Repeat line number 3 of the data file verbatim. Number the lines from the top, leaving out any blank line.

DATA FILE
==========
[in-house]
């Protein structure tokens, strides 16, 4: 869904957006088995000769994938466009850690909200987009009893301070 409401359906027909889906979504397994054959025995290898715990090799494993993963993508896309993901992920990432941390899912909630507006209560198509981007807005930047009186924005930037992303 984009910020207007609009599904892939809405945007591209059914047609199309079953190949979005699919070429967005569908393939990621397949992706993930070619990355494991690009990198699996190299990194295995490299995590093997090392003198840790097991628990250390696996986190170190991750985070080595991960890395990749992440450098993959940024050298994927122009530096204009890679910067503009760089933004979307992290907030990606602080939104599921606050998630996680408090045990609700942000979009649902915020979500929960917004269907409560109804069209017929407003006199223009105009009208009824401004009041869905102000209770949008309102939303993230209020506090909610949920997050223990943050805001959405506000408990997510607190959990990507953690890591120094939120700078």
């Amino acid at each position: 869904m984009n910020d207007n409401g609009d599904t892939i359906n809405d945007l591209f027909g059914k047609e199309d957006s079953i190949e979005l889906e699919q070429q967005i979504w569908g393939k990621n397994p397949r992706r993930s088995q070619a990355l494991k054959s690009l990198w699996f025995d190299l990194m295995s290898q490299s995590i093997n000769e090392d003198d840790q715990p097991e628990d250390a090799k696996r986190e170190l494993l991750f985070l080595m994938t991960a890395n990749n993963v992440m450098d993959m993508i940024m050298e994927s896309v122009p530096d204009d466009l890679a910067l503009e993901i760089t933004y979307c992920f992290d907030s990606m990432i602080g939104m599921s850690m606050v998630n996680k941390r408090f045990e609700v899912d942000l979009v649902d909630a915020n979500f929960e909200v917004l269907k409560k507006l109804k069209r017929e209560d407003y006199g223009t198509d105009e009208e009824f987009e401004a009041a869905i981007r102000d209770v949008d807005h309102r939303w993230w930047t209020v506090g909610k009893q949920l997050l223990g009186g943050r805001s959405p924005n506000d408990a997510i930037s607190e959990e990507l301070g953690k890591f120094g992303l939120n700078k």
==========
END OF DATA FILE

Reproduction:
């Amino acid at each position: 869904m984009n910020d207007n409401g609009d599904t892939i359906n809405d945007l591209f027909g059914k047609e199309d957006s079953i190949e979005l889906e699919q070429q967005i979504w569908g393939k990621n397994p397949r992706r993930s088995q070619a990355l494991k054959s690009l990198w699996f025995d190299l990194m295995s290898q490299s995590i093997n000769e090392d003198d840790q715990p097991e628990d250390a090799k696996r986190e170190l494993l991750f985070l080595m994938t991960a890395n990749n993963v992440m450098d993959m993508i940024m050298e994927s896309v122009p530096d204009d466009l890679a910067l503009e993901i760089t933004y979307c992920f992290d907030s990606m990432i602080g939104m599921s850690m606050v998630n996680k941390r408090f045990e609700v899912d942000l979009v649902d909630a915020n979500f929960e909200v917004l269907k409560k507006l109804k069209r017929e209560d407003y006199g223009t198509d105009e009208e009824f987009e401004a009041a869905i981007r102000d209770v949008d807005h309102r939303w993230w930047t209020v506090g909610k009893q949920l997050l223990g009186g943050r805001s959405p924005n506000d408990a997510i930037s607190e959990e990507l301070g953690k890591f120094g992303l939120n700078k």